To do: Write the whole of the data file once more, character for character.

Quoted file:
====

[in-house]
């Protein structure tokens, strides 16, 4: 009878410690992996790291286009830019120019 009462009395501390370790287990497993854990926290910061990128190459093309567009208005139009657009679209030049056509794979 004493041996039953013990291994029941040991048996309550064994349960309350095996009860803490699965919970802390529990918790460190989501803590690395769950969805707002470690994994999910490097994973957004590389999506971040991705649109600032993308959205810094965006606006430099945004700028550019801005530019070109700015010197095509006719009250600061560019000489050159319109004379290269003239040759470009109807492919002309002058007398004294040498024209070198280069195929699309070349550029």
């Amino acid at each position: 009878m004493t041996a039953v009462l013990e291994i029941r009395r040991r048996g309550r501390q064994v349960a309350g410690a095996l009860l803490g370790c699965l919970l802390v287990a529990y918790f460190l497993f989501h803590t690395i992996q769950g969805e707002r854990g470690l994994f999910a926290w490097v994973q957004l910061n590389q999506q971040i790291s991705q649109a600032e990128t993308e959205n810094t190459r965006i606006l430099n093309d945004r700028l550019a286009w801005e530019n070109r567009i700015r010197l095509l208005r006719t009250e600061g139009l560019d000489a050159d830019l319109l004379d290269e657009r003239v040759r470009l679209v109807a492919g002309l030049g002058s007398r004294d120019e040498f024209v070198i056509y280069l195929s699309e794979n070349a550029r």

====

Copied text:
[in-house]
């Protein structure tokens, strides 16, 4: 009878410690992996790291286009830019120019 009462009395501390370790287990497993854990926290910061990128190459093309567009208005139009657009679209030049056509794979 004493041996039953013990291994029941040991048996309550064994349960309350095996009860803490699965919970802390529990918790460190989501803590690395769950969805707002470690994994999910490097994973957004590389999506971040991705649109600032993308959205810094965006606006430099945004700028550019801005530019070109700015010197095509006719009250600061560019000489050159319109004379290269003239040759470009109807492919002309002058007398004294040498024209070198280069195929699309070349550029």
């Amino acid at each position: 009878m004493t041996a039953v009462l013990e291994i029941r009395r040991r048996g309550r501390q064994v349960a309350g410690a095996l009860l803490g370790c699965l919970l802390v287990a529990y918790f460190l497993f989501h803590t690395i992996q769950g969805e707002r854990g470690l994994f999910a926290w490097v994973q957004l910061n590389q999506q971040i790291s991705q649109a600032e990128t993308e959205n810094t190459r965006i606006l430099n093309d945004r700028l550019a286009w801005e530019n070109r567009i700015r010197l095509l208005r006719t009250e600061g139009l560019d000489a050159d830019l319109l004379d290269e657009r003239v040759r470009l679209v109807a492919g002309l030049g002058s007398r004294d120019e040498f024209v070198i056509y280069l195929s699309e794979n070349a550029r």